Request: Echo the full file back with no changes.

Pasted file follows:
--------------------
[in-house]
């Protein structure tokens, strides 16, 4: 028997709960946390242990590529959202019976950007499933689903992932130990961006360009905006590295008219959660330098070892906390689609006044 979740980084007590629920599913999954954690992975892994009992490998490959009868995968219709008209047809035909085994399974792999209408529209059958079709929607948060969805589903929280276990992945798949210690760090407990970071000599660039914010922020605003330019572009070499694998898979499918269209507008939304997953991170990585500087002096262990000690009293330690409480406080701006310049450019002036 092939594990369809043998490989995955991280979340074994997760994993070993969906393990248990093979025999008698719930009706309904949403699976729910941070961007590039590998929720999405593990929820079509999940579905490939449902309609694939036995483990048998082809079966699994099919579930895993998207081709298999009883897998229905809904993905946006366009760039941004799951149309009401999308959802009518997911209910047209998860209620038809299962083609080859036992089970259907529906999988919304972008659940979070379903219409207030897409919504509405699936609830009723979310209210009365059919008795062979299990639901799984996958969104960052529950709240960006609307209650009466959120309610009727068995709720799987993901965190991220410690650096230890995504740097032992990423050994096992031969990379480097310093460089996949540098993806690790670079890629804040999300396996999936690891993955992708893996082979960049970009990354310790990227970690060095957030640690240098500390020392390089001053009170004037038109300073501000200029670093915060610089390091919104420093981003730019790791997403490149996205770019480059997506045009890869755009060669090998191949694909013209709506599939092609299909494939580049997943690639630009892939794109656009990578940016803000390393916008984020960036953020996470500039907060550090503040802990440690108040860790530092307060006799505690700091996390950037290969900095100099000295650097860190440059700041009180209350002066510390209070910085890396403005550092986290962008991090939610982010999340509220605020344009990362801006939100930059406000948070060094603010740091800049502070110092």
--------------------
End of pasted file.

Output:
[in-house]
């Protein structure tokens, strides 16, 4: 028997709960946390242990590529959202019976950007499933689903992932130990961006360009905006590295008219959660330098070892906390689609006044 979740980084007590629920599913999954954690992975892994009992490998490959009868995968219709008209047809035909085994399974792999209408529209059958079709929607948060969805589903929280276990992945798949210690760090407990970071000599660039914010922020605003330019572009070499694998898979499918269209507008939304997953991170990585500087002096262990000690009293330690409480406080701006310049450019002036 092939594990369809043998490989995955991280979340074994997760994993070993969906393990248990093979025999008698719930009706309904949403699976729910941070961007590039590998929720999405593990929820079509999940579905490939449902309609694939036995483990048998082809079966699994099919579930895993998207081709298999009883897998229905809904993905946006366009760039941004799951149309009401999308959802009518997911209910047209998860209620038809299962083609080859036992089970259907529906999988919304972008659940979070379903219409207030897409919504509405699936609830009723979310209210009365059919008795062979299990639901799984996958969104960052529950709240960006609307209650009466959120309610009727068995709720799987993901965190991220410690650096230890995504740097032992990423050994096992031969990379480097310093460089996949540098993806690790670079890629804040999300396996999936690891993955992708893996082979960049970009990354310790990227970690060095957030640690240098500390020392390089001053009170004037038109300073501000200029670093915060610089390091919104420093981003730019790791997403490149996205770019480059997506045009890869755009060669090998191949694909013209709506599939092609299909494939580049997943690639630009892939794109656009990578940016803000390393916008984020960036953020996470500039907060550090503040802990440690108040860790530092307060006799505690700091996390950037290969900095100099000295650097860190440059700041009180209350002066510390209070910085890396403005550092986290962008991090939610982010999340509220605020344009990362801006939100930059406000948070060094603010740091800049502070110092």